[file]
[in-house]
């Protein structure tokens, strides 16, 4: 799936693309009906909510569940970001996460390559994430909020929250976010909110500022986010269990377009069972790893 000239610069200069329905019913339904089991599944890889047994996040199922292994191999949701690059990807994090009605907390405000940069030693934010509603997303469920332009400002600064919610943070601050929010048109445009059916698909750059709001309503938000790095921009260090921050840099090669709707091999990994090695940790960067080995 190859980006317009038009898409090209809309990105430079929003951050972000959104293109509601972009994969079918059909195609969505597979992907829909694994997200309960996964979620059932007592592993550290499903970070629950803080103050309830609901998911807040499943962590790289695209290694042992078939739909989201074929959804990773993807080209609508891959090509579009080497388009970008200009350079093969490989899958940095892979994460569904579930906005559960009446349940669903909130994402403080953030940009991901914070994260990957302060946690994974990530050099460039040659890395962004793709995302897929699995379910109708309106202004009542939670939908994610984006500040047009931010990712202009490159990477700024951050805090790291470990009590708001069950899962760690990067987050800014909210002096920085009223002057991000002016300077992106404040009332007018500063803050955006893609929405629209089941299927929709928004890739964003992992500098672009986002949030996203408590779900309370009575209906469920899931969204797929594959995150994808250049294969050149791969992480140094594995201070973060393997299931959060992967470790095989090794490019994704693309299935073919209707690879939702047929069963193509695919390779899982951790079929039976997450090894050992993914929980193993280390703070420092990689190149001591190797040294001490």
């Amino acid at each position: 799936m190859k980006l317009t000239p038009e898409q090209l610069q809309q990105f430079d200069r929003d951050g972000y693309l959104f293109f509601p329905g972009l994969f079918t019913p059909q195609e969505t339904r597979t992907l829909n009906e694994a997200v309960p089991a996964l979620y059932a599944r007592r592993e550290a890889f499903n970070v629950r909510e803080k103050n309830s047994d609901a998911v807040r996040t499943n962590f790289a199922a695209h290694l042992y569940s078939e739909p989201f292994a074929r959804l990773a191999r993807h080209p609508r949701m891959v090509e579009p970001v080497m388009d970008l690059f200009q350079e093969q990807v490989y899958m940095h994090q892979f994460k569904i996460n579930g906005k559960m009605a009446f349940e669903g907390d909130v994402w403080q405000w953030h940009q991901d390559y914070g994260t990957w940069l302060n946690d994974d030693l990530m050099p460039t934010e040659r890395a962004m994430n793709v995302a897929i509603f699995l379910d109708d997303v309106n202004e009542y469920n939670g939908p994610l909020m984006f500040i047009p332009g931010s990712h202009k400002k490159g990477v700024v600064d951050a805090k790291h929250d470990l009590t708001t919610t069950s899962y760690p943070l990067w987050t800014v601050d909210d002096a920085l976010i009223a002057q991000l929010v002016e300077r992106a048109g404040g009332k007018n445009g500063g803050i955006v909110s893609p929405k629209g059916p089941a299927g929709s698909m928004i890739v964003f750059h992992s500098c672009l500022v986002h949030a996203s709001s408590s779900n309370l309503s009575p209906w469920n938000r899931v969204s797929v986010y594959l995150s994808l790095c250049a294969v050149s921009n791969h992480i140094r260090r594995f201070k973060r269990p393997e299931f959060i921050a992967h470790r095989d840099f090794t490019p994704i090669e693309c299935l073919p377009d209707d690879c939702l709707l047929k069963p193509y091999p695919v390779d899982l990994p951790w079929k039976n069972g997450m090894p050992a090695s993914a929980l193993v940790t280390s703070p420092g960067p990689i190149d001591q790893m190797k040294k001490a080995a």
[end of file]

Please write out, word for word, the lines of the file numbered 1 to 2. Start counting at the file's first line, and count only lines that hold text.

[in-house]
């Protein structure tokens, strides 16, 4: 799936693309009906909510569940970001996460390559994430909020929250976010909110500022986010269990377009069972790893 000239610069200069329905019913339904089991599944890889047994996040199922292994191999949701690059990807994090009605907390405000940069030693934010509603997303469920332009400002600064919610943070601050929010048109445009059916698909750059709001309503938000790095921009260090921050840099090669709707091999990994090695940790960067080995 190859980006317009038009898409090209809309990105430079929003951050972000959104293109509601972009994969079918059909195609969505597979992907829909694994997200309960996964979620059932007592592993550290499903970070629950803080103050309830609901998911807040499943962590790289695209290694042992078939739909989201074929959804990773993807080209609508891959090509579009080497388009970008200009350079093969490989899958940095892979994460569904579930906005559960009446349940669903909130994402403080953030940009991901914070994260990957302060946690994974990530050099460039040659890395962004793709995302897929699995379910109708309106202004009542939670939908994610984006500040047009931010990712202009490159990477700024951050805090790291470990009590708001069950899962760690990067987050800014909210002096920085009223002057991000002016300077992106404040009332007018500063803050955006893609929405629209089941299927929709928004890739964003992992500098672009986002949030996203408590779900309370009575209906469920899931969204797929594959995150994808250049294969050149791969992480140094594995201070973060393997299931959060992967470790095989090794490019994704693309299935073919209707690879939702047929069963193509695919390779899982951790079929039976997450090894050992993914929980193993280390703070420092990689190149001591190797040294001490």